The Council is convinced that by regular publication in this manner, the Society will materially aid the advancement of philological studies in this country. It will gladly take into consideration all offers of articles or dissertations on philological subjects, whether by members or others, and will endeavour as far as possible to include them in its special series. Care will be taken, however, that within certain limits there shall be a proper variety in the subjects of the papers printed. It is assumed that as a rule these will lie within the province of Indo-Germanic (and more particularly of Romanic, Teutonic, and Celtic) Philology.

A certain number of copies of each publication will be printed for separate sale, at such prices as the Council may fix, but it will not be possible to keep all the publications permanently in print. It will therefore be advisable for all scholars and libraries, in order to have a complete set of these, to subscribe for them from the beginning, as in a few years it might be difficult to make up full sets. The support of all persons interested in philological studies,

and of all University and other large libraries, will be of great assistance to the Society in carrying out its new scheme of work. The yearly subscription in all cases is one guinea, and applications for membership should be sent on the enclosed form as early as possible to the Honorary Secretary, Mr. S. Dickson-Brown, M.A., 34 Regent Square, London, W.C.

The present programme for 1912-13 includes the following issues:

1. Historical Development of the Norfolk Dialect, by S. Ransen. 2. Phonology and Grammar of Modern West Frisian, by S.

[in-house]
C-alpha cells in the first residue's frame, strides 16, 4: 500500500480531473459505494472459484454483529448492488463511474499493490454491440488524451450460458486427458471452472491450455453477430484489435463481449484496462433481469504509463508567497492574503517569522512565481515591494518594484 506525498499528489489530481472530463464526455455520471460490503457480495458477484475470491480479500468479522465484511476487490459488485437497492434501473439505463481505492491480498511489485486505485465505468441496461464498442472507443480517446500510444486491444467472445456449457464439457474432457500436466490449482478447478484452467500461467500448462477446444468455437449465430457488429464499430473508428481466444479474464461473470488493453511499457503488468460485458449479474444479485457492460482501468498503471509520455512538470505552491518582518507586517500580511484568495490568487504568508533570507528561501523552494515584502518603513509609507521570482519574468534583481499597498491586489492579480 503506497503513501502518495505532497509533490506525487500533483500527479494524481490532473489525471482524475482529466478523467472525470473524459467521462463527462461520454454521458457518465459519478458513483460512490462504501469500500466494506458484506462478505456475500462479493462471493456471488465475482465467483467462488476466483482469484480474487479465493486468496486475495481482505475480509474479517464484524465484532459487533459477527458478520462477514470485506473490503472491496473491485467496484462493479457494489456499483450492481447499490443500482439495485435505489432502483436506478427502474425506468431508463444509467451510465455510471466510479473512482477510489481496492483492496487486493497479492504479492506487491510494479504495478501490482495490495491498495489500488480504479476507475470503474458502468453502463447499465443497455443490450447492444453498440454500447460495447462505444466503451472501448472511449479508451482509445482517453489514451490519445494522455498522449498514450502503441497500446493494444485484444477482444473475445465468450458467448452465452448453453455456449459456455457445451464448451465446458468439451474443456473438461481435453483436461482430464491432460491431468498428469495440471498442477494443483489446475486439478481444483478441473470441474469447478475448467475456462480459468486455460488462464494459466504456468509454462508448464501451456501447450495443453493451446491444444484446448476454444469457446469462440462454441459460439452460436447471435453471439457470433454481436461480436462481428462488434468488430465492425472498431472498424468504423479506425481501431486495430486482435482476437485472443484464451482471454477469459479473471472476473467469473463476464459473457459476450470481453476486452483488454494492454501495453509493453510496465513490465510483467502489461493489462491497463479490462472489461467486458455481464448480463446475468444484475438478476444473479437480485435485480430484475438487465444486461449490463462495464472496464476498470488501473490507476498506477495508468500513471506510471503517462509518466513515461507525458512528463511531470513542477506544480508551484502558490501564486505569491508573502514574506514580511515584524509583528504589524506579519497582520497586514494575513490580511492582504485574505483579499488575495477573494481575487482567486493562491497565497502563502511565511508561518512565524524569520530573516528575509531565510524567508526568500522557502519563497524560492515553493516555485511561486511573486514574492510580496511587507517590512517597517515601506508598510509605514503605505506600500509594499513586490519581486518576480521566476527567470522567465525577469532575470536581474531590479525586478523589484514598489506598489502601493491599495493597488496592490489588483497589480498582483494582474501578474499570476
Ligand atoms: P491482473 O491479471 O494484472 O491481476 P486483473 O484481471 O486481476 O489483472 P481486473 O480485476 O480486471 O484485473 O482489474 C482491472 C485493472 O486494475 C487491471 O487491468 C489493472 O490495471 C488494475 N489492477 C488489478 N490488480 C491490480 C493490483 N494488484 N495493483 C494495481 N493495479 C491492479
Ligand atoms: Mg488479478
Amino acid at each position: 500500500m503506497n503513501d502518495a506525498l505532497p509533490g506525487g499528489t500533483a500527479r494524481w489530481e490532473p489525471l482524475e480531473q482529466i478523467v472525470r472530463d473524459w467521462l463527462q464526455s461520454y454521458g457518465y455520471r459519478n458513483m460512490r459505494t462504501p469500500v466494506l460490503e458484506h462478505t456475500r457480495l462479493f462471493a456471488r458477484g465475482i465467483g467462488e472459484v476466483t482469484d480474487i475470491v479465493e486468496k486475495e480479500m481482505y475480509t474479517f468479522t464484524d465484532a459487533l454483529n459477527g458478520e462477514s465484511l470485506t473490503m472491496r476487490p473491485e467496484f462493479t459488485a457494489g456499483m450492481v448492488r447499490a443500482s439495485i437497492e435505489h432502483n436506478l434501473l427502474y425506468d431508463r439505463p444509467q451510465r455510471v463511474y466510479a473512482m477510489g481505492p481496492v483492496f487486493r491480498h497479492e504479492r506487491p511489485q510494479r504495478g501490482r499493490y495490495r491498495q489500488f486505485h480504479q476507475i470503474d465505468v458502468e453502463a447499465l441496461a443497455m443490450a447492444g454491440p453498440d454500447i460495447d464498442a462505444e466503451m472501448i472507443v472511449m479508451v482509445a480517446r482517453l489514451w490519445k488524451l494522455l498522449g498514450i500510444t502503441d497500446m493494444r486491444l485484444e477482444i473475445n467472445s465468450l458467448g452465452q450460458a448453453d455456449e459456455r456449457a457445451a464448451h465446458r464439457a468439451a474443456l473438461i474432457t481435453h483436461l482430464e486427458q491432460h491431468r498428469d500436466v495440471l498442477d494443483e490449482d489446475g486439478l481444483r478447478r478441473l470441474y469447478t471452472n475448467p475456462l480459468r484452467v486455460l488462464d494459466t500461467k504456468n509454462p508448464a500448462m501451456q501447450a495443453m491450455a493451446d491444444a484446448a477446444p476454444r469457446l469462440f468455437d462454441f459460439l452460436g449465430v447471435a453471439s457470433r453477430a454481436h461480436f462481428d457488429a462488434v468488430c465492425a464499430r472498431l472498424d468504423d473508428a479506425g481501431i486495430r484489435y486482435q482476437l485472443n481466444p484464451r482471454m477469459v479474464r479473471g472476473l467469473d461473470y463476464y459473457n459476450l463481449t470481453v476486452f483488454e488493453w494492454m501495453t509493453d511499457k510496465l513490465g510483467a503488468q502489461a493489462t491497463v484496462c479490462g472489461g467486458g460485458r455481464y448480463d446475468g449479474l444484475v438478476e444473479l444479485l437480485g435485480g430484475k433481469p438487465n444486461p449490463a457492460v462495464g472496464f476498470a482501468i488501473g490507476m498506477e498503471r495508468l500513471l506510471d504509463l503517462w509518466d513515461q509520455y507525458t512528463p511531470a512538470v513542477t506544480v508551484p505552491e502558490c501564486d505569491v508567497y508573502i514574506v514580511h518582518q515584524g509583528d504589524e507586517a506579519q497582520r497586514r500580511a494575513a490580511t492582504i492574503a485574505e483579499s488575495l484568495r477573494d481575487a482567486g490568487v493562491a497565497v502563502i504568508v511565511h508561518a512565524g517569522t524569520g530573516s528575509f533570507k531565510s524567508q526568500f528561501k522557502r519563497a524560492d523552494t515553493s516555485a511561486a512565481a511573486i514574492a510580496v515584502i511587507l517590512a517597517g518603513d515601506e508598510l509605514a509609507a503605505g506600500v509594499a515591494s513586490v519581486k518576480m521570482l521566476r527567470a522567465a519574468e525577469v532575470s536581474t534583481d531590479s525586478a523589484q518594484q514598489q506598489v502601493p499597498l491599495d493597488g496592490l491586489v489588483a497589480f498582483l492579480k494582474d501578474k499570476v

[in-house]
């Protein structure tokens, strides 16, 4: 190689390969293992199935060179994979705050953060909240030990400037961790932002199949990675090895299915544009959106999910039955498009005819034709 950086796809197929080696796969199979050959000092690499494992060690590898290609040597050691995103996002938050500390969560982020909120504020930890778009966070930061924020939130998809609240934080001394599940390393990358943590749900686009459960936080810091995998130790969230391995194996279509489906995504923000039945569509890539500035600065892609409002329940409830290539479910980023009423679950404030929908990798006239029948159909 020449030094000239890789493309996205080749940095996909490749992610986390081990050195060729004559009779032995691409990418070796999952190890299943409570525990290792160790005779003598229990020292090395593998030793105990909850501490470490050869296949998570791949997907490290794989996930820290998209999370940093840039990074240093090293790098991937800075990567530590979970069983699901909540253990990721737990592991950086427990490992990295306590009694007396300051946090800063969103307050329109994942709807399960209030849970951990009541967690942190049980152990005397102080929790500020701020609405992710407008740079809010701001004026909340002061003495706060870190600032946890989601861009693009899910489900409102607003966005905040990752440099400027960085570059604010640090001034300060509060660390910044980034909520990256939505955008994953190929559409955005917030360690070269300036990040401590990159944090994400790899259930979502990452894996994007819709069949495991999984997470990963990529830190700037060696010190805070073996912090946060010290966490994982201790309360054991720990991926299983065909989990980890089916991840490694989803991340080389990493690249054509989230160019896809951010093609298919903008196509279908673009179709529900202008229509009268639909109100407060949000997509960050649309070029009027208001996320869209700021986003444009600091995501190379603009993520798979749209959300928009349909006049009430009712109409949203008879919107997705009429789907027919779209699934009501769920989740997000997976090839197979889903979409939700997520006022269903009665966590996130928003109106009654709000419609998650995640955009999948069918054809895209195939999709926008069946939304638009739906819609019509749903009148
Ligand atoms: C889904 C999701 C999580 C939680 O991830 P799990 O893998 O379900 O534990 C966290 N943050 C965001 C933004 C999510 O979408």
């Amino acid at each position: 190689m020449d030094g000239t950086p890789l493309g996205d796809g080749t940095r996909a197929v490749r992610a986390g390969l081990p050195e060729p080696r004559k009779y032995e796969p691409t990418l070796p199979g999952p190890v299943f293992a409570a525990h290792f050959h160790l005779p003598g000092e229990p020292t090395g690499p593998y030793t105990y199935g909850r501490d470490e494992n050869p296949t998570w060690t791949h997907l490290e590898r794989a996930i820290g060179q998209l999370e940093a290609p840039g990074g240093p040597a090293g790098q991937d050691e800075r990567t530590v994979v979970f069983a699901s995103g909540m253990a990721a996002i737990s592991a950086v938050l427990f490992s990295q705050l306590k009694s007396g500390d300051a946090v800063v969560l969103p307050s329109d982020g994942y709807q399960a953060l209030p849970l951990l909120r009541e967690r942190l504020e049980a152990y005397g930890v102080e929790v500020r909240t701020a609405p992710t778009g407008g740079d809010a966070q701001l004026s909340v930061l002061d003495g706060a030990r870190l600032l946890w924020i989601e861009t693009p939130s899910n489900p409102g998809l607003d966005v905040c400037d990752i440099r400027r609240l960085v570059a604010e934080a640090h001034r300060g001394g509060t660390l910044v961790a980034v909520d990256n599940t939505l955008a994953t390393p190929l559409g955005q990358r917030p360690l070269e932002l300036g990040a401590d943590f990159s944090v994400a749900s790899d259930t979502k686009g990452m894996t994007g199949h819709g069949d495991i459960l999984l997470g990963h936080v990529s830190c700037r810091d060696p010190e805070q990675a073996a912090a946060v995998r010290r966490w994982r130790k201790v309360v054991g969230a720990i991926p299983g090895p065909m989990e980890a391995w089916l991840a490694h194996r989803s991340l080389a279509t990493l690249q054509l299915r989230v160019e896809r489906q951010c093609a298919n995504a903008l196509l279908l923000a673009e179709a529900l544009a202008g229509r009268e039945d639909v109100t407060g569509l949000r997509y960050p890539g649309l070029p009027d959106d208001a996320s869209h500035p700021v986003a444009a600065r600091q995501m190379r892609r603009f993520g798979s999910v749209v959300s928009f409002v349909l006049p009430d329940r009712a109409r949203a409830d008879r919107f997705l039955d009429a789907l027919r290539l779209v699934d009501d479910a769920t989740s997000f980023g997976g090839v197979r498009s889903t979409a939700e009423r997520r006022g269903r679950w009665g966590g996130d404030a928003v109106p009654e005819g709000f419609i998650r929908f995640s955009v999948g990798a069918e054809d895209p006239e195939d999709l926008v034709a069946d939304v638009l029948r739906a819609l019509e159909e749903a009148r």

3. Two Middle English Courtesy Books (Text and Translation), by E. K. Chambers.

4. The Phonology and Grammar of the Cumbrian Dialect and its relation to Norse, by B. Brilioth.

5. An edition of Carel ende Elegast,' to serve as an introduction to the study of Middle Dutch, by Dr. A. J. Barnouw. Increased membership might enable the Society to produce additional work.

It may not be out of place to remind you that with the present Session the Society will have completed the seventieth year of its existence, and has during that period secured many notable contributions to the advancement of philology, the most important being its foundation of the New English Dictionary now in course of publication by the Clarendon Press, and rapidly nearing completion. The "Transactions" of recent years include the following valuable papers :

"The Substantive Verb in the Old Irish Glosses," and other papers on Old Irish Grammar, by Professor Strachan.

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History of Guttural Sounds in English," by H. C. Wyld.

"John Barbour: Poet and Translator," by G. Neilson.

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Memoranda on Medieval Latin," by J. H. Hessels.

"Contributions to Old English Lexicography," by Professor

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'Nominale sive Verbale," by Professor Skeat.

"English Etymology," by Professor Skeat.

"Transliteration and Pronunciation of Latin v," by G. B. Grundy.

"The Lydgate Canon," by H. N. MacCracken.

1 Subsequently altered to Beatrijs.